Cartilage injuries prevent your joint from moving as it should. Expert orthopedic surgeon Dr. Patrick McCulloch and his team diagnose and treat cartilage injuries in adults and teens at three Houston, Texas, locations, including Spring Valley, Bellaire, and the Texas Medical Center. If you think you or your child has a cartilage injury, call to book an appointment today.
Oftentimes, people who talk about having a cartilage injury are referring to a meniscus tear in their knee. However, your joints also contain articular cartilage, which lines the ends of your bones and allows them to easily glide over one another.
Healthy articular cartilage is essential for many athletic pursuits as well as everyday activities. If this cartilage gets damaged in an injury, it may not be able to heal itself because articular cartilage doesn’t have its own blood supply. Cartilage injuries can lead to arthritis over time.
Fortunately, Dr. McCulloch is skilled in cartilage restoration techniques. Cartilage restoration is most common in the knee, but he may also use this technique to treat shoulder and elbow injuries.
Articular cartilage injuries can result from sudden trauma, like a sports injury, or degenerative damage over time. A direct blow or fall may lead to a cartilage injury.
Degenerative conditions like osteoarthritis also damage the articular cartilage, but these cases usually don’t respond as well to cartilage restoration. People with arthritis typically benefit more from a joint replacement.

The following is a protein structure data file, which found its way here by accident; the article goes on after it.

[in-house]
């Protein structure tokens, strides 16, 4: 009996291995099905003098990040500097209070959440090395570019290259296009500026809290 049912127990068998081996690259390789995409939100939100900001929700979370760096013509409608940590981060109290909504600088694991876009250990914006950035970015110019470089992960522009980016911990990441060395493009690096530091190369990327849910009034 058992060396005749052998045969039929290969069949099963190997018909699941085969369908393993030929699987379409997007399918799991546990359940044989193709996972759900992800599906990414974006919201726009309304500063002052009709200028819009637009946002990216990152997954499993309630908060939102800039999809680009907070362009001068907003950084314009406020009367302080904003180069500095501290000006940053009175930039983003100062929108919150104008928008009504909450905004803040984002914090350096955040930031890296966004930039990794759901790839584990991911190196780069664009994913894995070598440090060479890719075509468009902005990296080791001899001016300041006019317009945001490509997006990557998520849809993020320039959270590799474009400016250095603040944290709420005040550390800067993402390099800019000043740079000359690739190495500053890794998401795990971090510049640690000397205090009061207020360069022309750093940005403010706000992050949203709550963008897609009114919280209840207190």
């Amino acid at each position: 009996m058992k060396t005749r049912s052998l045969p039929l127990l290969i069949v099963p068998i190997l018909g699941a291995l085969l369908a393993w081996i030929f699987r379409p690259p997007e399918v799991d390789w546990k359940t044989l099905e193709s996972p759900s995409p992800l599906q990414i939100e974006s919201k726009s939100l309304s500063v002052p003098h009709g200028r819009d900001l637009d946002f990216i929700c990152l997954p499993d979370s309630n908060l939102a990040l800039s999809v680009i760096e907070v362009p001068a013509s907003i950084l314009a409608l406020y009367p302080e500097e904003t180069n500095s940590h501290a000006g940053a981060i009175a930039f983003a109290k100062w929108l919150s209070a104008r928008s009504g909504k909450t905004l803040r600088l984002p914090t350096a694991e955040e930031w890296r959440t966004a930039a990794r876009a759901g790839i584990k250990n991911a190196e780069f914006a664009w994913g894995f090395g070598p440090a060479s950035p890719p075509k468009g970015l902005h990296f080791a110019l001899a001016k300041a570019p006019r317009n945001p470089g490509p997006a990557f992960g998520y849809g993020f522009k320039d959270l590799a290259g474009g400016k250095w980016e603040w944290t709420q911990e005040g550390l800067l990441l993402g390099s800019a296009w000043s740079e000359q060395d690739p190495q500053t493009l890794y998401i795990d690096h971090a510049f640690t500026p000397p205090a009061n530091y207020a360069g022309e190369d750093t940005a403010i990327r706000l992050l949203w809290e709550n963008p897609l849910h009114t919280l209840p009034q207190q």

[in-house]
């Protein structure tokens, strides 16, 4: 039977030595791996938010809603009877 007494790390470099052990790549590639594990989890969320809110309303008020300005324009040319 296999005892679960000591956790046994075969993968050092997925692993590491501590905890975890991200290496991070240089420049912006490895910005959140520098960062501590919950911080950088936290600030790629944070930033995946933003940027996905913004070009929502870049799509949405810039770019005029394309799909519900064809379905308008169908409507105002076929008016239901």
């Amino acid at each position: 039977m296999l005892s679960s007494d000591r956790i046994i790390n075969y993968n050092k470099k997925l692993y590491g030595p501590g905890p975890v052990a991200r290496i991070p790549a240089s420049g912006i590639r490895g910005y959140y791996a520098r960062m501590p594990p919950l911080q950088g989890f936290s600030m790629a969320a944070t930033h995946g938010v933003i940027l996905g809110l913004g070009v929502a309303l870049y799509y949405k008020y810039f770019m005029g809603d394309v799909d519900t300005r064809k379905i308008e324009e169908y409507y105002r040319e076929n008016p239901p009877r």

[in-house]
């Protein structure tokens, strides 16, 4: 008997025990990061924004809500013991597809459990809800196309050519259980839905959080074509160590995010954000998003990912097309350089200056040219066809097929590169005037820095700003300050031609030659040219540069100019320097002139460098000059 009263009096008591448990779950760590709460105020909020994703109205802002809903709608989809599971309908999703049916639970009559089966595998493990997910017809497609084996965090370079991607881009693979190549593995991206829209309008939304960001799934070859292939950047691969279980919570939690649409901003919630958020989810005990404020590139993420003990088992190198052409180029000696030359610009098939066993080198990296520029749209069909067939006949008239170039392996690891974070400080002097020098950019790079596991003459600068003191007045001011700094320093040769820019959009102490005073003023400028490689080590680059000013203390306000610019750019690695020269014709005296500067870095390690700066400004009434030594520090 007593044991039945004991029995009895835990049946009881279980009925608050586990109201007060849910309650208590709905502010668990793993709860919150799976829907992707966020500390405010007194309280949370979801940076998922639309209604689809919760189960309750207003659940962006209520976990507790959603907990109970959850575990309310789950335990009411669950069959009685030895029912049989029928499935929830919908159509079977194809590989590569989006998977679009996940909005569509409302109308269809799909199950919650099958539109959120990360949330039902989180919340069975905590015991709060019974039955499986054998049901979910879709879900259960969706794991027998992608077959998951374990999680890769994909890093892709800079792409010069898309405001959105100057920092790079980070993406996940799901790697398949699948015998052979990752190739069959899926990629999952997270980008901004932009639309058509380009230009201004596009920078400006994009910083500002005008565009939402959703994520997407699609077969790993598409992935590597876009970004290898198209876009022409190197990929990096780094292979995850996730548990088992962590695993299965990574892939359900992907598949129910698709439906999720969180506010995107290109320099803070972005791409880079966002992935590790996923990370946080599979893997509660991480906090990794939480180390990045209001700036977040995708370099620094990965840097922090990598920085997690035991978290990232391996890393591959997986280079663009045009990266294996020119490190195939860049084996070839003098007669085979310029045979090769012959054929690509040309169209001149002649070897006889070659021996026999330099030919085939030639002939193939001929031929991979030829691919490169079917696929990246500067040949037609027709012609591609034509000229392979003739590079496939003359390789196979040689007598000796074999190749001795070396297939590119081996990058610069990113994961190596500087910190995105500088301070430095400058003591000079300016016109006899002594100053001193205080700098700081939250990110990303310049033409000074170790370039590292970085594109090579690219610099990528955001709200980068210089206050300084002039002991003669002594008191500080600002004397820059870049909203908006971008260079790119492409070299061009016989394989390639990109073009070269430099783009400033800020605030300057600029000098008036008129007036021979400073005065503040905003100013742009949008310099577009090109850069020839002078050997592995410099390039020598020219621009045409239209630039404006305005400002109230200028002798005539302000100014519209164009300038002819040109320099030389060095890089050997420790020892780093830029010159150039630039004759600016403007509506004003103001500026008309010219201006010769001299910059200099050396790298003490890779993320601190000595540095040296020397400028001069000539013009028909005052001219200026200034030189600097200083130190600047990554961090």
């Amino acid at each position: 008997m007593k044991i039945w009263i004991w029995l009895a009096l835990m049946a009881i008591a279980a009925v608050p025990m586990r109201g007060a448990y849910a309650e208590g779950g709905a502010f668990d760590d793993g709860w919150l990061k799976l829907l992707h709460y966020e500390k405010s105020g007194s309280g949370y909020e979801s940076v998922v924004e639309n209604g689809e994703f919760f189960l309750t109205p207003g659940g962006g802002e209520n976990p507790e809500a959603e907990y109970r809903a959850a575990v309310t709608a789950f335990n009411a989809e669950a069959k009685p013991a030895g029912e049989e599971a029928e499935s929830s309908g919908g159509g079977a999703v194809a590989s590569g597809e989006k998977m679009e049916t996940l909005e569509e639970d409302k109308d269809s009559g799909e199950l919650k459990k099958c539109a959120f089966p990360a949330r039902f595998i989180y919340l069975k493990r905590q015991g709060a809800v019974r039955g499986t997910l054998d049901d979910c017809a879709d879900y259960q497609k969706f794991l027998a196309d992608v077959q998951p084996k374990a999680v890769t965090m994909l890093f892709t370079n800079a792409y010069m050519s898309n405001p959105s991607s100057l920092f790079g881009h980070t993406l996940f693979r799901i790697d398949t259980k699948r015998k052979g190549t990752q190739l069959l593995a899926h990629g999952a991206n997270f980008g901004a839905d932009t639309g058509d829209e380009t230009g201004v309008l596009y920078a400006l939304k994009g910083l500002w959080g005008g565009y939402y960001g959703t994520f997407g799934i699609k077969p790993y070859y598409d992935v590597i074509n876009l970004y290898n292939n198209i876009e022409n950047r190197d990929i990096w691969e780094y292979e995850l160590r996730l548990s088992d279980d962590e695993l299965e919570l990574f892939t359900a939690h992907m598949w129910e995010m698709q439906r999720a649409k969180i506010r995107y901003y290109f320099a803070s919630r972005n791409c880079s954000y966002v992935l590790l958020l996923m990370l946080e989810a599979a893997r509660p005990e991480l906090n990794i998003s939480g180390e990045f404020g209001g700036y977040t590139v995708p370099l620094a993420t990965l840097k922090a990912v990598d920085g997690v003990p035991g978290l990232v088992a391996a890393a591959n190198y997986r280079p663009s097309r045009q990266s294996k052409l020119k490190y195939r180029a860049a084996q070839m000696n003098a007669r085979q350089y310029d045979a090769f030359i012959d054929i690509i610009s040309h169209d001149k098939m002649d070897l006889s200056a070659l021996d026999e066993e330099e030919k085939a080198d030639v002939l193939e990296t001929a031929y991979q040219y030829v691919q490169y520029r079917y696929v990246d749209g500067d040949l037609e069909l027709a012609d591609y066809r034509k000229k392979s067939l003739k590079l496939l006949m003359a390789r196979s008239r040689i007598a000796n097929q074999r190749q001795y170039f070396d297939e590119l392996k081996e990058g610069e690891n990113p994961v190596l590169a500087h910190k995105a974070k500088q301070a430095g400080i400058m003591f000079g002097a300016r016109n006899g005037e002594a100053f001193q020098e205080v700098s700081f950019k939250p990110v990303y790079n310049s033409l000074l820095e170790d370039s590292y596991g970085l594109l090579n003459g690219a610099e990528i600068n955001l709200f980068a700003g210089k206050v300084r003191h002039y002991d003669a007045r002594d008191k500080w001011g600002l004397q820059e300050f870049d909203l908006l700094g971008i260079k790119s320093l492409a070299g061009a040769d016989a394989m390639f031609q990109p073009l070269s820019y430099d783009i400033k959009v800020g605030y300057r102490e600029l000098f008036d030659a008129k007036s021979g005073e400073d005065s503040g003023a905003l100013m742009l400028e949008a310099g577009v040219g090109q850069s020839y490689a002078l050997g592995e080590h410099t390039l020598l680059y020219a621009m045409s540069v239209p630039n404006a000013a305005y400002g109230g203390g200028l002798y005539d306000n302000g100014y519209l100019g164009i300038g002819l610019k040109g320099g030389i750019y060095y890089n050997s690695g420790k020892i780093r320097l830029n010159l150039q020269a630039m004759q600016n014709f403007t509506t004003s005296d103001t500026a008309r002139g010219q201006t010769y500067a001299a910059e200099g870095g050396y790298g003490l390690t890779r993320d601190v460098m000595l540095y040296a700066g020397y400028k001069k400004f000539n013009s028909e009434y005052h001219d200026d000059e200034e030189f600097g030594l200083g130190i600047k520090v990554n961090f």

The goal is to diagnose and treat these injuries in order to prevent or delay the development of arthritis later in life.
First, Dr. McCulloch or a member of his team reviews your symptoms and medical history. They perform a physical exam, checking for signs of a cartilage injury like tenderness and decreased range of motion.
They may also take a high-resolution magnetic resonance imaging (MRI) scan to visually examine your cartilage. In some cases, Dr. McCulloch may perform a quick diagnostic arthroscopy to determine your options and potentially take a biopsy of your cartilage to grow in the lab. This minimally invasive surgery uses a small camera to look inside your joint.
If Dr. McCulloch detects a cartilage injury with the arthroscope, he may treat it in the same procedure. He inserts tiny surgical instruments through incisions that are less than half a centimeter long.
In some cases, he may need to perform open surgery through a larger incision.
Cartilage restoration involves stimulating healthy cartilage production with a variety of techniques, including:
Dr. McCulloch and his team explain the various options and work with you to determine the best approach for you.
For advanced care of cartilage injuries, call the office of Dr. Patrick McCulloch to book an appointment today.